The Winter Solstice
December 20th-23rd depending on where exactly it falls each year, otherwise known as Yule - meaning ‘wheel’ in Norwegian. Please bear in mind that rituals around Winter Solstice reflect the wheel of the year – an ever-moving cycle of energy of which we are all a part, rather than a static moment in time. Actually though that is exactly what Solstice is – a still point in the cycle, ‘Solstice’ meaning ‘the standing of the sun’. From the Summer Solstice to the Winter Solstice the sun’s energy is waning, gradually becoming less and less powerful as we move from the heady long days of summer to the dark time of winter. And the opposite happens as we travel from Winter through to Summer Solstice. So Winter Solstice is the moment when the shift from waning to waxing occurs – at the darkest time of the year with the longest night and shortest day casting long shadows over us, we can honour the growing power of the sun and celebrate the returning of the light, an eternal promise, never yet broken.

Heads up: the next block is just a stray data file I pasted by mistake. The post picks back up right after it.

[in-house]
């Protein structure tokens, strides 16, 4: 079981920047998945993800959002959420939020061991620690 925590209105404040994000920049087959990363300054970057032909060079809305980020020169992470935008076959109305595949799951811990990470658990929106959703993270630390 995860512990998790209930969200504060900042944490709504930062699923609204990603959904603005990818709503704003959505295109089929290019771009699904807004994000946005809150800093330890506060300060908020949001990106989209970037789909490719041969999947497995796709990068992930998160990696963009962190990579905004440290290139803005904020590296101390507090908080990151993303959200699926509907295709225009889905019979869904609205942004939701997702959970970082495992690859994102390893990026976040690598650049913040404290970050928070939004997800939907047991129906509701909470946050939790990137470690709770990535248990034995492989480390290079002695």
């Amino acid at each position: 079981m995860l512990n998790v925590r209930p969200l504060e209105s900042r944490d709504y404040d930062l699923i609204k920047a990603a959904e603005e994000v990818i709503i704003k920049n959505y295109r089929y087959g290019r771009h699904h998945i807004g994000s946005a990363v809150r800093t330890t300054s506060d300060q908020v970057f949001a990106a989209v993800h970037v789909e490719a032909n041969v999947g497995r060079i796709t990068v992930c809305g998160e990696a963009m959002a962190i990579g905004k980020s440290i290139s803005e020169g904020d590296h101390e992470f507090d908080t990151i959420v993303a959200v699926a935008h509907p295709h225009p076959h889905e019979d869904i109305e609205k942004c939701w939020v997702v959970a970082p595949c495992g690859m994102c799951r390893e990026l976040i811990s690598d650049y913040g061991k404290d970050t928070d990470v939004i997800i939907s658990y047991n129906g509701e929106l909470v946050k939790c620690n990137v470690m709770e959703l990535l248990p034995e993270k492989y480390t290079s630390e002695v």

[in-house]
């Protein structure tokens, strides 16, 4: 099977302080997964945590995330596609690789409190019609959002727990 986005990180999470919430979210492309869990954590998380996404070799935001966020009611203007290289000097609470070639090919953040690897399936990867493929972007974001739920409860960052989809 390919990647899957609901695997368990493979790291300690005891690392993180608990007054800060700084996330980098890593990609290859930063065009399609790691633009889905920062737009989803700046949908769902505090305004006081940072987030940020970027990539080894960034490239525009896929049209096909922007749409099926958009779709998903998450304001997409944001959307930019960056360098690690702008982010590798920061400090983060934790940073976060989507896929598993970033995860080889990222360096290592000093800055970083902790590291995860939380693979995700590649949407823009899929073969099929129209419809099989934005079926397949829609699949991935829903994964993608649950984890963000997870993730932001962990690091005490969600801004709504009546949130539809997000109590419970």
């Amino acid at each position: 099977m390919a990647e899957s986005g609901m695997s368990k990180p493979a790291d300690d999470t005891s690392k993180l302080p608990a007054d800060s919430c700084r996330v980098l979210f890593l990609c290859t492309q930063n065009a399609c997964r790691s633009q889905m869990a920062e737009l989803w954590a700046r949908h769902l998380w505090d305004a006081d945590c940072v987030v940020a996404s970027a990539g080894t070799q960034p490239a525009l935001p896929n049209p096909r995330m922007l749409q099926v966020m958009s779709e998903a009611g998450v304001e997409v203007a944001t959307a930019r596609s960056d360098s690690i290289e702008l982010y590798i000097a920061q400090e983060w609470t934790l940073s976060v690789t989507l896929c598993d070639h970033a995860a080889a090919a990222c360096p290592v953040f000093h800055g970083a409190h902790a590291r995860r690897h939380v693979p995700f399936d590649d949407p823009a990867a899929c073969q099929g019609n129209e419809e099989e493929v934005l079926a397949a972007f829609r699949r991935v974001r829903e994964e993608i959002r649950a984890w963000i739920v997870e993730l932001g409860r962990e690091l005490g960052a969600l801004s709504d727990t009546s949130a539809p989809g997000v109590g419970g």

It is a time for stillness – to look back on what has been and draw in the messages from your own experiences, a chance to release and cleanse any difficulties or stuck issues.
A time to look ahead, to nurture the seeds of your intentions, to address how you will be expressing your own uniqueness to the world. Winter Solstice is the festival of rebirth – ideally we should be conserving our energy, waiting for fresh energy to emerge as it arouses itself from underground, casting off the restraints of winter, remembering that for something to be born, something must die away. It is a time to celebrate belonging to family, friends and kin; to share ourselves and our resources so that we might survive the hardships of winter better; to be generous – which is where all this giving of gifts comes in – to give thanks for our bounty and to focus on love and healing.
Ideas and suggestions to celebrate the Winter Solstice